Effective interventions for improving maternal and child nutrition have been documented and have led the Scaling Up Nutrition movement. These efforts have focused on increasing coverage of the interventions, yet there is lack of evidence regarding a caregiver’s understanding and sustained practice of positive nutrition practices at the household level. UNICEF’s original conceptual model of child survival, growth, and development identifies the role of care as practices performed by caregivers that affect nutrient intake, health, and the cognitive and psychosocial development of the child. In order to perform care practices that influence nutrition, the caregiver needs sufficient education, time, and support.
Our current research on caregiver capabilities explores the impacts of mental health, physical health, stress, social support, parenting self-efficacy, autonomy (access to and control of household resources) and workload (including perceived time stress) on understanding and utilization of maternal and child nutrition interventions.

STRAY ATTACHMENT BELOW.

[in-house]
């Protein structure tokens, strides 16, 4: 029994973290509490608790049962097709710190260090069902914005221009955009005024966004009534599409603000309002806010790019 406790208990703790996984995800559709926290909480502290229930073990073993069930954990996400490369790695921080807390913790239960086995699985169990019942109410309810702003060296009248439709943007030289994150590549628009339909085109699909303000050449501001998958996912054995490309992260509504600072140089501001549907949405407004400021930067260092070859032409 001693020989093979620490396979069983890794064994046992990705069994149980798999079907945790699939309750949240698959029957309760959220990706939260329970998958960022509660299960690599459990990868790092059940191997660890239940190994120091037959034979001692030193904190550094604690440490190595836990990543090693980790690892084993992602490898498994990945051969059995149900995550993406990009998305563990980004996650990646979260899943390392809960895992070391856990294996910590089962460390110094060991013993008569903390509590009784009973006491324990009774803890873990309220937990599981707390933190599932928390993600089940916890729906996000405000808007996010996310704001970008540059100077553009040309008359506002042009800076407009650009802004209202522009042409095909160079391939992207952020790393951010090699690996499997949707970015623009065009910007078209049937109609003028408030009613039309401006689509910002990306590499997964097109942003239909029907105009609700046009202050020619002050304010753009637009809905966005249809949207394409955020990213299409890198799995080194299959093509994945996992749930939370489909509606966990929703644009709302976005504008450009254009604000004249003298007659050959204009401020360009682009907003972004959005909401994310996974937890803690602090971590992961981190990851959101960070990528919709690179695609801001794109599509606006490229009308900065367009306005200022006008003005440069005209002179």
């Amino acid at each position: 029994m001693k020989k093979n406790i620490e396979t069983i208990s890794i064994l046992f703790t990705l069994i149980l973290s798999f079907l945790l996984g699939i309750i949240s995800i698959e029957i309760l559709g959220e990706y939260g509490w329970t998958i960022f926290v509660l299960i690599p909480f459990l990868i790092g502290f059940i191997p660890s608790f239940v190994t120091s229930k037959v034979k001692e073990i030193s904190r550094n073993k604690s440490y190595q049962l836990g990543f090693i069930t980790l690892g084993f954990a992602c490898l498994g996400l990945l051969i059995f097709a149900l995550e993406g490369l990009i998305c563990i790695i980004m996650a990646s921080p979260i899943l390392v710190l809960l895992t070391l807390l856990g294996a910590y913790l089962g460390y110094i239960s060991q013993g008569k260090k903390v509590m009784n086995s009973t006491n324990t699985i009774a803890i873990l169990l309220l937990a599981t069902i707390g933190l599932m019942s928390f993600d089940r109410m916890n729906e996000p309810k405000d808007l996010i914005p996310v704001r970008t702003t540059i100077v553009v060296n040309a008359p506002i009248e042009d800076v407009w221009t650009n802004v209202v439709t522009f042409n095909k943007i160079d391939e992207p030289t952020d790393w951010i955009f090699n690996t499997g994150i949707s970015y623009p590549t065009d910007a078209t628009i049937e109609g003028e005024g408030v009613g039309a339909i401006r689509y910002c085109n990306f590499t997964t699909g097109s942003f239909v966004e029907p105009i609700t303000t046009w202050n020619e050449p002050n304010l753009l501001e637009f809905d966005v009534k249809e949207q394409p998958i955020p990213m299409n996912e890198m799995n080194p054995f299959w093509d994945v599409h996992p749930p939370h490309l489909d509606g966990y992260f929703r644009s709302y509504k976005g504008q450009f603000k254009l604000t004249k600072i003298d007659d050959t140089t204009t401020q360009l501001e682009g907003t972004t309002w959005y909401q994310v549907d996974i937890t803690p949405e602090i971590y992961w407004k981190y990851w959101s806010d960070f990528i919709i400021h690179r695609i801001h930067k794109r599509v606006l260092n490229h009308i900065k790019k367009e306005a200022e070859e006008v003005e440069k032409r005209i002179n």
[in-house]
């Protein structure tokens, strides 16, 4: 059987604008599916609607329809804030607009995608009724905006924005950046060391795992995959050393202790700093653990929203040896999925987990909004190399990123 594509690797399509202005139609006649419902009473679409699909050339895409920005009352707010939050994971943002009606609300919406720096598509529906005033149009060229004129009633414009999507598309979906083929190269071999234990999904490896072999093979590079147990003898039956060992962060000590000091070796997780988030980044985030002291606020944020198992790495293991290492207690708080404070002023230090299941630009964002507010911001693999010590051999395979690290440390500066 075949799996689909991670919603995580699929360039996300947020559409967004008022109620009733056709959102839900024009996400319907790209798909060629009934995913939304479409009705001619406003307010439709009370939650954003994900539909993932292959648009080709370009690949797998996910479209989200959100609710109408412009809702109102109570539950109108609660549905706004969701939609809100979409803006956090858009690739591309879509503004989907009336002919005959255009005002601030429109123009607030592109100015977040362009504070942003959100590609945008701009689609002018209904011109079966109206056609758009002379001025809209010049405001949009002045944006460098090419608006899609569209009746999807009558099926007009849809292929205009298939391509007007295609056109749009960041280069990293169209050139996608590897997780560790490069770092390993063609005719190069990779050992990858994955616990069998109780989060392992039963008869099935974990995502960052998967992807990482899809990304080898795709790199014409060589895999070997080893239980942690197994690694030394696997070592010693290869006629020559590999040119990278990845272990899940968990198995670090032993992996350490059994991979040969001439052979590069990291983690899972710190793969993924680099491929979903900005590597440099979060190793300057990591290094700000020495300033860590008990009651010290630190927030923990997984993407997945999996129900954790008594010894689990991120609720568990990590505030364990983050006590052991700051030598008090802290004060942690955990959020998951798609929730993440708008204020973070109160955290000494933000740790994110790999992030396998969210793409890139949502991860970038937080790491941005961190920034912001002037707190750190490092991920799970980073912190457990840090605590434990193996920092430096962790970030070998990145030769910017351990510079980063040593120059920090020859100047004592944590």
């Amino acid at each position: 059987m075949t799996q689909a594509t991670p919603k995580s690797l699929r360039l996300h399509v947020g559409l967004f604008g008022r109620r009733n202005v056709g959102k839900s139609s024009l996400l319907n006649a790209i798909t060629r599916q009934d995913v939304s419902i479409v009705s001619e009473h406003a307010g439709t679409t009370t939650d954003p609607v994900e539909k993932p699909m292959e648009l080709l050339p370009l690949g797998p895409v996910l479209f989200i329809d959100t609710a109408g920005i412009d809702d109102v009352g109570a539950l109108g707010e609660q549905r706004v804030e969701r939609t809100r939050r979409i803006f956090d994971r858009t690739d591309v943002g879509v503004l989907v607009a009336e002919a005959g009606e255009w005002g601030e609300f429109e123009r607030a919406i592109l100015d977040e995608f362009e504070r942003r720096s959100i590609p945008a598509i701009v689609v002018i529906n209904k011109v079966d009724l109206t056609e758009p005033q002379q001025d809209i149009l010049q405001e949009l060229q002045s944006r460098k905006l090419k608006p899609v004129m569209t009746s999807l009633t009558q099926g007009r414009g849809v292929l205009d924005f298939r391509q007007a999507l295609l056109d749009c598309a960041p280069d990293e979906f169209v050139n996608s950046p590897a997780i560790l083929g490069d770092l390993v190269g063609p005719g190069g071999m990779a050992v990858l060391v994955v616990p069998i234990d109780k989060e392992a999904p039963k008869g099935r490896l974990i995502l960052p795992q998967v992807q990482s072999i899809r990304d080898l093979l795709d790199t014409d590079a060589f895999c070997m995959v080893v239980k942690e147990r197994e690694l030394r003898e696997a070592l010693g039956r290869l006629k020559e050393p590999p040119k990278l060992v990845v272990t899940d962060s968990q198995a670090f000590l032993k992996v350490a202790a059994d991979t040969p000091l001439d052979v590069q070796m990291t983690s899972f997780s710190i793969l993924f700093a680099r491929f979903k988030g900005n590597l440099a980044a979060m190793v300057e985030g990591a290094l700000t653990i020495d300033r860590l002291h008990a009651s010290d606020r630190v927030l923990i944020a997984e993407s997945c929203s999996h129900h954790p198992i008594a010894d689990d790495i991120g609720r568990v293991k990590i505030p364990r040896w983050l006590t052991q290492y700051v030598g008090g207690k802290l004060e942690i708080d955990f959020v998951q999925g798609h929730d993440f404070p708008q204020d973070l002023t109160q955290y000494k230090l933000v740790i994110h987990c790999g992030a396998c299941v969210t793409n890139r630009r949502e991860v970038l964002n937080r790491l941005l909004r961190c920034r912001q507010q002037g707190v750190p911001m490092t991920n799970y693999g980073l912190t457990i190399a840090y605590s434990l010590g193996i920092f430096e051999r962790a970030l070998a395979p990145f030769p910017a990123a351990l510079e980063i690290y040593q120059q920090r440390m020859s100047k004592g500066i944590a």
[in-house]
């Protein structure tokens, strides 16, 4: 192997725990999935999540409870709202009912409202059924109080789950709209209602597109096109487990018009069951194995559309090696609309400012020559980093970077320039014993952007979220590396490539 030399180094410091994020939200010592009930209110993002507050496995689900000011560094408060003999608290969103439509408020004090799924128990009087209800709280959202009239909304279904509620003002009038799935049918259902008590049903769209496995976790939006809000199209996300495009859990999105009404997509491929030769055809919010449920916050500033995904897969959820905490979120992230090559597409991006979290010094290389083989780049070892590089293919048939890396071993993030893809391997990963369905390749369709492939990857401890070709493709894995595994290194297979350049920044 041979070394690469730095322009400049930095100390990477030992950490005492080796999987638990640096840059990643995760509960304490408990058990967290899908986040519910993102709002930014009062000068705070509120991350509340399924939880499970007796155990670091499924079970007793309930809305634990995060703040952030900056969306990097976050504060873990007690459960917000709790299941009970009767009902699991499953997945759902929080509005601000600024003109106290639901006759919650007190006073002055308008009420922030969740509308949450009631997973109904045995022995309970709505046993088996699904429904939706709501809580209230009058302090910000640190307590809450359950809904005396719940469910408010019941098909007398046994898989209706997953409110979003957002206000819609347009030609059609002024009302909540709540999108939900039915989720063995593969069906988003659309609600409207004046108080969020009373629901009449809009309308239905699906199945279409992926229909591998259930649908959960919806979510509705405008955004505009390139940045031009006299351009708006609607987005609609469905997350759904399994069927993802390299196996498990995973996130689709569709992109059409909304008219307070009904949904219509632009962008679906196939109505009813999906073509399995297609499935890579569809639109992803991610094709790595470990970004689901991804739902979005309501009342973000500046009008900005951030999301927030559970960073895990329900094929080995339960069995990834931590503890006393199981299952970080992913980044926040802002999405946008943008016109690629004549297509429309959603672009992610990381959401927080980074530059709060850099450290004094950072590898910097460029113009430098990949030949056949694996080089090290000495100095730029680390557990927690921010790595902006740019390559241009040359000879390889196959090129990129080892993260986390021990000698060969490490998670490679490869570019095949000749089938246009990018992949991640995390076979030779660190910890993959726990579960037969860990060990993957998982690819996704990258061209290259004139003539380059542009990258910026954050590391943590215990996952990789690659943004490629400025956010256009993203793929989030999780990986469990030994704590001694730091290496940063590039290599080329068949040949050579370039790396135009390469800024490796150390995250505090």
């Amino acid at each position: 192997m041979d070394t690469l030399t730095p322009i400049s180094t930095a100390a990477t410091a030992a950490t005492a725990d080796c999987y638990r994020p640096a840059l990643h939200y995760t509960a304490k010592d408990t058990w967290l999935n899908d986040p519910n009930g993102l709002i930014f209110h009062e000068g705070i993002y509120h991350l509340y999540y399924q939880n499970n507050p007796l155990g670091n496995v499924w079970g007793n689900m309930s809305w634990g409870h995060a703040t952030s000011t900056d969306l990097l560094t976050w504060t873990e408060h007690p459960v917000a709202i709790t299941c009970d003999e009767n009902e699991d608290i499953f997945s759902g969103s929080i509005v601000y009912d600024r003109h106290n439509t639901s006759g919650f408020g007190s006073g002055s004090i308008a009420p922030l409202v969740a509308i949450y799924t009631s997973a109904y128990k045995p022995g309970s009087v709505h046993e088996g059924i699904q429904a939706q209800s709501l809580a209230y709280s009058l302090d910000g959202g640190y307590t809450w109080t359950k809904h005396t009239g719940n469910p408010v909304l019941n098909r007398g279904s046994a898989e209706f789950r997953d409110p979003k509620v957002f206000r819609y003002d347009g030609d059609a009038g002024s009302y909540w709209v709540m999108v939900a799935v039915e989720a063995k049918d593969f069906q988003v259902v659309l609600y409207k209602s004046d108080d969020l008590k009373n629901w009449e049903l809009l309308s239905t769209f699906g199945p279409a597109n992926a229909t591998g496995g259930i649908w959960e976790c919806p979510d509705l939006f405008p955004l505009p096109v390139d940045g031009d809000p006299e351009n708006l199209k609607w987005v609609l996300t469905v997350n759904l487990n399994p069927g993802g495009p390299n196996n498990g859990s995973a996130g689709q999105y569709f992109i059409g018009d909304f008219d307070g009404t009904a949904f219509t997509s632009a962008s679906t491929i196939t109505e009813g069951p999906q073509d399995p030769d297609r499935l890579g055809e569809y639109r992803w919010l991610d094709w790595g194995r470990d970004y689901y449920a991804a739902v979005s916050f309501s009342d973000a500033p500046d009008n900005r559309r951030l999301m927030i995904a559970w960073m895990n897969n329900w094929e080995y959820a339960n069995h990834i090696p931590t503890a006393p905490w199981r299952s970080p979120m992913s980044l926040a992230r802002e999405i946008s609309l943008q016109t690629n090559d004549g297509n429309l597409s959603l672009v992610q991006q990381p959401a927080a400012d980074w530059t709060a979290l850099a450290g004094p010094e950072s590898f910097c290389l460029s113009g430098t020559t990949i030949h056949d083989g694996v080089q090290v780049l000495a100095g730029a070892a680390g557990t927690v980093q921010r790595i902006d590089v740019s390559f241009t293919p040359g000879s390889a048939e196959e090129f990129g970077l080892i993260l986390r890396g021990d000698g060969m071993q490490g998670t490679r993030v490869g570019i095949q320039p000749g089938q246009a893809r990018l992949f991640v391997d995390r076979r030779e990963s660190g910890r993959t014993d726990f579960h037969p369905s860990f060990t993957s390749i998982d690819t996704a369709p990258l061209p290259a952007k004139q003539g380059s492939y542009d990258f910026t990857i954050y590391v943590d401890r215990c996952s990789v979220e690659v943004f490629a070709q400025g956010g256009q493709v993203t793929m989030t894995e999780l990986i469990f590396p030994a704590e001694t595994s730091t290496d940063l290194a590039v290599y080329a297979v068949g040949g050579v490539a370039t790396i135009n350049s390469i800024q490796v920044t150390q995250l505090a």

MICa Prenatal Calcium Supplementation: Implementation research on prenatal micronutrient supplementation to prevent preeclampsia and anemia.
Child Feeding Practices in New York State: The Influence of Past Food Insecurity on Parents’ Use of Child Feeding Practices Recommended to Prevent Child Obesity.
Healthy Children, Healthy Families: Parents making a difference!
The SHINE Trial: Sanitation, Hygiene and Infant Nutrition Efficacy (SHINE) Trial in rural Zimbabwe.
One Health for Babies & Livestock: Preventing Fecal Exposure and Environmental Enteropathy in rural Zambia.
Zongrone, A. (2015). Behavior change intervention research in infant and young child feeding: understanding caregiver capabilities, self-efficacy, and the critical decisions that define infant feeding trajectories in Bangladesh (Doctoral dissertation). Retrieved from eCommons.